Rhinoceros from the Middle Stone Age in the Eastern and Western Cape of South Africa
Journal article, Peer reviewed
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Original versionPachyderm. 2021, 62, 53-62.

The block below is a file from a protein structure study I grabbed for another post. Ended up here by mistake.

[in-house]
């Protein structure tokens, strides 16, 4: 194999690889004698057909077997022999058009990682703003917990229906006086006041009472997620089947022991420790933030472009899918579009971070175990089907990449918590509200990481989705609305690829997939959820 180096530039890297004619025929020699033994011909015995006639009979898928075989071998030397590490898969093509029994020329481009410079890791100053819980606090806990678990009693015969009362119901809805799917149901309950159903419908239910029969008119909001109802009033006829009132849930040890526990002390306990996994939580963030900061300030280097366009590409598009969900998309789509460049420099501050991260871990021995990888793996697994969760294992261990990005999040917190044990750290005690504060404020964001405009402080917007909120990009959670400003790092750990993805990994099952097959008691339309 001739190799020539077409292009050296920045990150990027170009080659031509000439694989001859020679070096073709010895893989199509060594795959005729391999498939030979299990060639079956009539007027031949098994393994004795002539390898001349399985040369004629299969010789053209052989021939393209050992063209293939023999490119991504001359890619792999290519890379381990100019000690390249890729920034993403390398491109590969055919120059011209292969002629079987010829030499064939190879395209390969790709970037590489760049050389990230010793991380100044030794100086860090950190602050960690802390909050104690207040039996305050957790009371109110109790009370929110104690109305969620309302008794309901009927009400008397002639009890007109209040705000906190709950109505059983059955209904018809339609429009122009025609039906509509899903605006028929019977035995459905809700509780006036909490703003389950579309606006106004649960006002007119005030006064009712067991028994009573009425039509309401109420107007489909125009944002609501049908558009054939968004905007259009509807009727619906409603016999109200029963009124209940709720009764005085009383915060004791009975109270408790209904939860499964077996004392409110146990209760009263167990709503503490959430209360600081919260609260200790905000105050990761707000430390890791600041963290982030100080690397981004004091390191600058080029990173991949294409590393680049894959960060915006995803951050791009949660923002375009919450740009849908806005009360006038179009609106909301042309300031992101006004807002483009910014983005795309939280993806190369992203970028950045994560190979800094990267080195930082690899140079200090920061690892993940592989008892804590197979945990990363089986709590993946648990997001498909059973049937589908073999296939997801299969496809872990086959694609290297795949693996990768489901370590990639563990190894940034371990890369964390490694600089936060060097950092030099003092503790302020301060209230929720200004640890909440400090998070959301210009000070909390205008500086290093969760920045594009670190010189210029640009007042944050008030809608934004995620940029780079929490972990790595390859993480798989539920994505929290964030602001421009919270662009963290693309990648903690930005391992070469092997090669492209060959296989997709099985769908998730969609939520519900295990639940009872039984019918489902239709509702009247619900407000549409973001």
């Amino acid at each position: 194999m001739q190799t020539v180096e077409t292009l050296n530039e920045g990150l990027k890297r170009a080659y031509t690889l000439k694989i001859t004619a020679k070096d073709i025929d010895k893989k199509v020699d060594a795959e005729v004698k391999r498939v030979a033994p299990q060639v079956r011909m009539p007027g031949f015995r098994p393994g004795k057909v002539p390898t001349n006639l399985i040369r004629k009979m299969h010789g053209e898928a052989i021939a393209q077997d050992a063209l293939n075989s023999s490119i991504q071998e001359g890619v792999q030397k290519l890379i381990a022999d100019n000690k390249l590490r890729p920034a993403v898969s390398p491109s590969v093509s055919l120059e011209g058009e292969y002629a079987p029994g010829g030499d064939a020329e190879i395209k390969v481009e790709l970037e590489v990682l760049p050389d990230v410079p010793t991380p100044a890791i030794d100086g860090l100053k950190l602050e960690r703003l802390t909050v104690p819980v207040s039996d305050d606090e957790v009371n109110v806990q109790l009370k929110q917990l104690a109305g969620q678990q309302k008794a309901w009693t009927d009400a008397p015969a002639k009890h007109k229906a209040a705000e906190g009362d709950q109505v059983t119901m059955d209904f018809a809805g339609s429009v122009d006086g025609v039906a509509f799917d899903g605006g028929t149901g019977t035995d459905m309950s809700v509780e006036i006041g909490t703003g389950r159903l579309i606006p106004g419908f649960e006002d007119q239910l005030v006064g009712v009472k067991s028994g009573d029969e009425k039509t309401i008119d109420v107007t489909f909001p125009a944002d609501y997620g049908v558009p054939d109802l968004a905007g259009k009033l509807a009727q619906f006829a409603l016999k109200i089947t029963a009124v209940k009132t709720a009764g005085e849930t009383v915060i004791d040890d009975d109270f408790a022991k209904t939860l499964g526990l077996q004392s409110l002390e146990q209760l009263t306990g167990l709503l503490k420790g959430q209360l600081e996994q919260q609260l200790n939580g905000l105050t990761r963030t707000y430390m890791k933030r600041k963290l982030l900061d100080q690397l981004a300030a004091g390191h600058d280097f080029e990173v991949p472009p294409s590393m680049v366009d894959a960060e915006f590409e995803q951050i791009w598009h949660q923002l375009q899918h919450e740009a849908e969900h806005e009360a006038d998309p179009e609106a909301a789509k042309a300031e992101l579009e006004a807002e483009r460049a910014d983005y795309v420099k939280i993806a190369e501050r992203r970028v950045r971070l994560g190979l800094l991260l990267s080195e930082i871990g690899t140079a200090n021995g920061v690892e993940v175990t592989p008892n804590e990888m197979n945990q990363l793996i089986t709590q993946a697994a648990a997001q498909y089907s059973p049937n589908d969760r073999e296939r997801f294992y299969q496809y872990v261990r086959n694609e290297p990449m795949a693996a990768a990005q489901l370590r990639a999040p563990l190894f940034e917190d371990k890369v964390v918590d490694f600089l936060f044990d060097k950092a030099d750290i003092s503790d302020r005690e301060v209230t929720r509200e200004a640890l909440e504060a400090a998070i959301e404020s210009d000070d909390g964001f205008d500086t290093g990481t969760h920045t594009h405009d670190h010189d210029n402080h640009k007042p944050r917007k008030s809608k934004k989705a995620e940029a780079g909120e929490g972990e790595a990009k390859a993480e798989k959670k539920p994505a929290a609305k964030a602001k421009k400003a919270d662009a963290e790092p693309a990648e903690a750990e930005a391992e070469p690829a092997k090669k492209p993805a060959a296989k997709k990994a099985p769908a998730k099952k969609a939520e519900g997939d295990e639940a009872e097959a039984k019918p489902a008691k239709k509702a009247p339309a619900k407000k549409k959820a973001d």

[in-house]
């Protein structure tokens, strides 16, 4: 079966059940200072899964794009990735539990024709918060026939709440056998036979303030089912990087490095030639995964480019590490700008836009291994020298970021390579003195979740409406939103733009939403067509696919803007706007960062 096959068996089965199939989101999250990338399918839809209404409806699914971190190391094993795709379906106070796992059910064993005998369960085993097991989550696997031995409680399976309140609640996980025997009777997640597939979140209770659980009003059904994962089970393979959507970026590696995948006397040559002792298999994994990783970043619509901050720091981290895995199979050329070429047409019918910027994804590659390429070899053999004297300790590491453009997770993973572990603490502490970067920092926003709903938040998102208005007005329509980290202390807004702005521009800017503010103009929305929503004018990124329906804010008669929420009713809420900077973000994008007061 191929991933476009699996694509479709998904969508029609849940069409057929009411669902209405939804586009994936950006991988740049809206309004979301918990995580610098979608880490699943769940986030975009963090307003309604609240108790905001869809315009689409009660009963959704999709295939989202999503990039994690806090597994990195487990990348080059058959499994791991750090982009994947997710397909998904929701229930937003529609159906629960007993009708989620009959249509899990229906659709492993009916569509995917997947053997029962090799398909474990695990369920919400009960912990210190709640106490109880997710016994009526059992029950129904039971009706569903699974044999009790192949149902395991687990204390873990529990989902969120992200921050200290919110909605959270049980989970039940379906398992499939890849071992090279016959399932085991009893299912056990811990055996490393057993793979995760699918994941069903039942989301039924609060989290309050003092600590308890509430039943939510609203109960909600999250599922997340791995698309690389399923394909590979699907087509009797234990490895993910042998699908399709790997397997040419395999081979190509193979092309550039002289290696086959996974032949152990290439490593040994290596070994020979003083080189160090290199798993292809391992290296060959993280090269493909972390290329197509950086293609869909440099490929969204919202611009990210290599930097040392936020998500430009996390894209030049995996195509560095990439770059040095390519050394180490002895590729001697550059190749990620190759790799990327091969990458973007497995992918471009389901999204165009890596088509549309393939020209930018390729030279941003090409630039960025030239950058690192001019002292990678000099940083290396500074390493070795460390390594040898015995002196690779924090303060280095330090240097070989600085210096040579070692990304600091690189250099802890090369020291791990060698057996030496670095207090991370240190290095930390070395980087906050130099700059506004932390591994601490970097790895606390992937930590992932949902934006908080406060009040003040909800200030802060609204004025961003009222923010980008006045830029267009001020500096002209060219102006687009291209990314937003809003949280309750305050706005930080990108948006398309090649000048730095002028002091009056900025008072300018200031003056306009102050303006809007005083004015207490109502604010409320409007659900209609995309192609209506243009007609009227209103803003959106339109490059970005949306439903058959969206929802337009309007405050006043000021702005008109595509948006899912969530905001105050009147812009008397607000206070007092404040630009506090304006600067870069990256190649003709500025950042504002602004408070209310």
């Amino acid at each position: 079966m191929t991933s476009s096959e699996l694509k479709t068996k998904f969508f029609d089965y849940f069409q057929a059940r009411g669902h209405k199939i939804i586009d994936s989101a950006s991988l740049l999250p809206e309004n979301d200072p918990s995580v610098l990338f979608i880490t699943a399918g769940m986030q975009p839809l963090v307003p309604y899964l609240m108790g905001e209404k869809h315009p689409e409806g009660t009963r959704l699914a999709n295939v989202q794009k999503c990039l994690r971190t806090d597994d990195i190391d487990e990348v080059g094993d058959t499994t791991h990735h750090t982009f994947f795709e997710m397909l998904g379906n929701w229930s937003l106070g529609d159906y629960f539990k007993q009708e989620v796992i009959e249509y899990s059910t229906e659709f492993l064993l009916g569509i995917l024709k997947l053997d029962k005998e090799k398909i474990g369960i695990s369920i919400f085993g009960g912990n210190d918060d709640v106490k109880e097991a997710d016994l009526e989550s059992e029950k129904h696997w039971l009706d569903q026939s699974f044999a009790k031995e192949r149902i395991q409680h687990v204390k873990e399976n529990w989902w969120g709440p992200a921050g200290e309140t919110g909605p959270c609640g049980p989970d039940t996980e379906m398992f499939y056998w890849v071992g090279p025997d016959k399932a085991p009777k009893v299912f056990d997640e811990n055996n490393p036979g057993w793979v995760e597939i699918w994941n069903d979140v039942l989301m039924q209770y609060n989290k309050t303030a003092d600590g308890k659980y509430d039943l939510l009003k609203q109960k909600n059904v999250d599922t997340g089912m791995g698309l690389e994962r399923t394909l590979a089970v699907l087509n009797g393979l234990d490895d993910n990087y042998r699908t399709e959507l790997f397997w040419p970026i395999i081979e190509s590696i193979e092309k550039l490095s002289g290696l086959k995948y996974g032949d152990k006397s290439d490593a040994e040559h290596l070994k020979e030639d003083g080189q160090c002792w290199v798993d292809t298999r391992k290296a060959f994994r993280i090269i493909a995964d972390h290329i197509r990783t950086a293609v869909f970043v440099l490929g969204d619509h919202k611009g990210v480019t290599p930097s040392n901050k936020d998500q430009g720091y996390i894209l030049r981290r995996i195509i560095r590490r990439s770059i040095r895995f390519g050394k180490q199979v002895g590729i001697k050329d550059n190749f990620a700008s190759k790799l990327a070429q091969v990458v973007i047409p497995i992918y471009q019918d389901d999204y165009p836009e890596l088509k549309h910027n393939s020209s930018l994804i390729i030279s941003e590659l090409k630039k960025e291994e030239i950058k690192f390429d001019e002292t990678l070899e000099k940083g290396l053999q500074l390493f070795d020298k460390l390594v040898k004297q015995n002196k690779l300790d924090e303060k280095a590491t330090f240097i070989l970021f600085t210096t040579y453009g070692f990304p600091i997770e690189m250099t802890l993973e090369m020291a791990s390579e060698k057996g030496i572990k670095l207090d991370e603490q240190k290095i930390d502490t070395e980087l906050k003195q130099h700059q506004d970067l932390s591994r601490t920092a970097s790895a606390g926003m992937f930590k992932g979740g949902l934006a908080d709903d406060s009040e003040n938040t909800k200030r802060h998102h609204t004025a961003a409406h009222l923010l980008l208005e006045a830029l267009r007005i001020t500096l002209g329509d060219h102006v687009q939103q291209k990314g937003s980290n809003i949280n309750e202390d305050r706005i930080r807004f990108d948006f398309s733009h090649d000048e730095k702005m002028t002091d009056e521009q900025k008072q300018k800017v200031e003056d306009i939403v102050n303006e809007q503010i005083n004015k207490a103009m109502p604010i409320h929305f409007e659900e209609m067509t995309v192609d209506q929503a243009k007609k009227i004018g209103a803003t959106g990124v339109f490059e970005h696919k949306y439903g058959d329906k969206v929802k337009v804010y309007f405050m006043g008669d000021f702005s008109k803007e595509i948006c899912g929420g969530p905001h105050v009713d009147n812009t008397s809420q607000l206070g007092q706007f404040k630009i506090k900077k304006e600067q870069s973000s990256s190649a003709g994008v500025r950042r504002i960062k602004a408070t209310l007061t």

In southern Africa, the Middle Stone Age (MSA), spanning more than 200,000 years, is a critical time period, in which Homo sapiens first appears. MSA sites located in the Eastern and Western Cape provinces of South Africa have yielded extensive faunal assemblages accumulated by anatomically modern humans. Many of these faunal assemblages include evidence of rhinoceros. To investigate how rhinoceros were potentially hunted/scavenged, we compare the representation of rhinoceros with that of large bovids and zebras in these faunal assemblages across seven sites in the region. All sites contain individual specimens of rhinoceros; however most faunal assemblages yielded only a few isolated specimens (201 specimens in total, representing 5% of the total sample). Similarly low representation was found for elephant and hippopotamus. In total, 60% of all the remains of rhinoceros accumulated during the MSA were found at a single site, Die Kelders. This indicates that people rarely brought back portions of rhinoceros carcasses containing bones to cave and shelter sites. The low frequency of rhinoceros findings suggests that people either did not regularly hunt or scavenge carcasses of these large ungulates, which are known for their aggressive behaviour; or, due to their large size inhibiting portability, they camped and feasted on rhino carcasses at sites where the animals were killed. In the latter scenario, meat containing a few bones could have been dried and brought to caves.